Monsanto has even created a new carbon-trading entity to take advantage of this glyphosate-fueled scheme. These guys don’t fool around.

newsmatch banner 2022

The unfortunate thing is that there is a no-till technique out there whose carbon sequestration benefits have solid science behind it — the Rodale Institute’s “organic no-till” regime, which I wrote about some time ago with regards to saving bees. So, there’s hope right?

Nope. Because this is Congress we’re talking about. To paraphrase Frank Herbert (and apologies to all you Dune fans out there), “He who controls the committee, controls the universe.” And, the man you love to hate — House Ag Committee Chair Rep. Collin Peterson, is in charge of ag offsets hearings. Guess how many sustainable ag experts or farmers are testifying? Would you believe “zero”?

This is shades of the recent and under-reported harassment of single-payer advocates during recent health care reform hearings. Not only were they not invited, but when a group of nurses attended hearings wearing t-shirts advocating their single-payer positions, they were arrested and thrown in jail. No, I’m not making this up.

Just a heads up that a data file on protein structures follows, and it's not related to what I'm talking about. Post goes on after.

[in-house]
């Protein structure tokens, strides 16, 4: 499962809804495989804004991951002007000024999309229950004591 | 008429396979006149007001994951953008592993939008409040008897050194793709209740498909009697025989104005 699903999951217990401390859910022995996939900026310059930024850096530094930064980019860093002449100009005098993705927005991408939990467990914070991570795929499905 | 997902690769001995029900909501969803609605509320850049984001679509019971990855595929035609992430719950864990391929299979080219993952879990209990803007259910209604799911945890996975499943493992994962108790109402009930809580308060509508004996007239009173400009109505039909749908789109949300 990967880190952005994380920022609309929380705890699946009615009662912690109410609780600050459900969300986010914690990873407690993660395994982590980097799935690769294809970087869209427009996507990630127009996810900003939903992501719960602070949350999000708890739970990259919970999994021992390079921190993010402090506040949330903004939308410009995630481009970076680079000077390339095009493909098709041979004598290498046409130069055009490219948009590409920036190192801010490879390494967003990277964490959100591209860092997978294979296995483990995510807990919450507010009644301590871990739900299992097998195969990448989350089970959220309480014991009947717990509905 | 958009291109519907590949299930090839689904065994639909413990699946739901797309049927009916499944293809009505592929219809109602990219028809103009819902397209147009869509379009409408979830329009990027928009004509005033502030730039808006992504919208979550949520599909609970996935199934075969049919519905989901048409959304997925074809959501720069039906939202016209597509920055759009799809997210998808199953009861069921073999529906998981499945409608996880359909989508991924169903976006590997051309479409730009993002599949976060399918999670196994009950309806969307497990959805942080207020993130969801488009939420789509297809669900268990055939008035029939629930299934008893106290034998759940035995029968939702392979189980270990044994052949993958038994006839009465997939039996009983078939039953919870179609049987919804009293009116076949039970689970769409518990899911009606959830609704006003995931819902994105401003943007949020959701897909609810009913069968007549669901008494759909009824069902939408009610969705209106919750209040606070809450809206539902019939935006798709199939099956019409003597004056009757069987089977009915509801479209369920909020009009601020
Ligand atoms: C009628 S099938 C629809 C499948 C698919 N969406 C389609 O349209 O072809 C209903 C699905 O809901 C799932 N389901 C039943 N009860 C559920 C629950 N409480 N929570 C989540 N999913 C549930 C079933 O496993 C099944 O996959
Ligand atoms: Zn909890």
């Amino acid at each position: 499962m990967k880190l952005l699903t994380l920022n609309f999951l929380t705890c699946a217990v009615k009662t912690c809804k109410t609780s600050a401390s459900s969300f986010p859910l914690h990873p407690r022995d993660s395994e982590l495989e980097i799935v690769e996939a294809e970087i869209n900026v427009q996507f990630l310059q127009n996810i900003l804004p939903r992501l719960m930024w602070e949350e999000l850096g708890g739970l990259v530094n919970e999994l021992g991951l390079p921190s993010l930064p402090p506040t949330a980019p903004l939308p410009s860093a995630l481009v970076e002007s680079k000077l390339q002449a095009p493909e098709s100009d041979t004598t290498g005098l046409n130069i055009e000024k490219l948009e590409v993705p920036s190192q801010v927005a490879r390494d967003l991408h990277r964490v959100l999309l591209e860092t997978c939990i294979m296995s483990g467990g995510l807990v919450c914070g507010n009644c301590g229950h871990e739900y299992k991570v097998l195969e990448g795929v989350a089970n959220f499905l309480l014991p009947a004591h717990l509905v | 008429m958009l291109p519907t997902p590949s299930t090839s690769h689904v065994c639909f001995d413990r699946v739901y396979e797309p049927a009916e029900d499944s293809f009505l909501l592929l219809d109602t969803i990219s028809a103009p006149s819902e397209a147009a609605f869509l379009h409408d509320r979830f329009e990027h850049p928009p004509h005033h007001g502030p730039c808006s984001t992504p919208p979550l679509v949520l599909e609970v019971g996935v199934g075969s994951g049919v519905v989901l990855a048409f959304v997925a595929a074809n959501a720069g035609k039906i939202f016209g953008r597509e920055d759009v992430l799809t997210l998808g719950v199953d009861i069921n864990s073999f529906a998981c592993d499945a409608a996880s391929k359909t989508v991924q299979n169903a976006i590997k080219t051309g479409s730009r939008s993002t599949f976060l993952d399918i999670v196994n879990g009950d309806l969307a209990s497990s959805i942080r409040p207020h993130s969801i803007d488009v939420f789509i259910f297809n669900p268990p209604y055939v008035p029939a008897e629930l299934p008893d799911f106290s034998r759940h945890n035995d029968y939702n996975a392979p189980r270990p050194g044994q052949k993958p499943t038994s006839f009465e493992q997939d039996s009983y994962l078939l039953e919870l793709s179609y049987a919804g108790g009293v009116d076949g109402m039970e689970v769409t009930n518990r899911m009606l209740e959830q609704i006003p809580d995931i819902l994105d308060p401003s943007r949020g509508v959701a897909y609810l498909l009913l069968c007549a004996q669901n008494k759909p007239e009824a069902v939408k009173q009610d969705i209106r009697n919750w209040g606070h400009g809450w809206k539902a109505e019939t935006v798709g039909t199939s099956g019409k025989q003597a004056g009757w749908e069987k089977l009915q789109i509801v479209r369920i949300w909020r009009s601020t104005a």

We’ll bring the news to you.

Get the weekly Civil Eats newsletter, delivered to your inbox.

If Congress doesn’t hear the facts that apparently means they don’t exist. So much for the return of science to Washington, DC. When the truth hurts, it’s best to ignore it. And barring that, arrest it.

Today’s food system is complex.

Invest in nonprofit journalism that tells the whole story.

Tom Laskawy is a founder and executive director of the Food & Environment Reporting Network. His writing on food politics and the environment has appeared online in Grist, The American Prospect, Slate, The New York Times, and The New Republic Read more >

Like the story?
Join the conversation.

  1. Vince
    Good Post.

    I have a few remarks, though: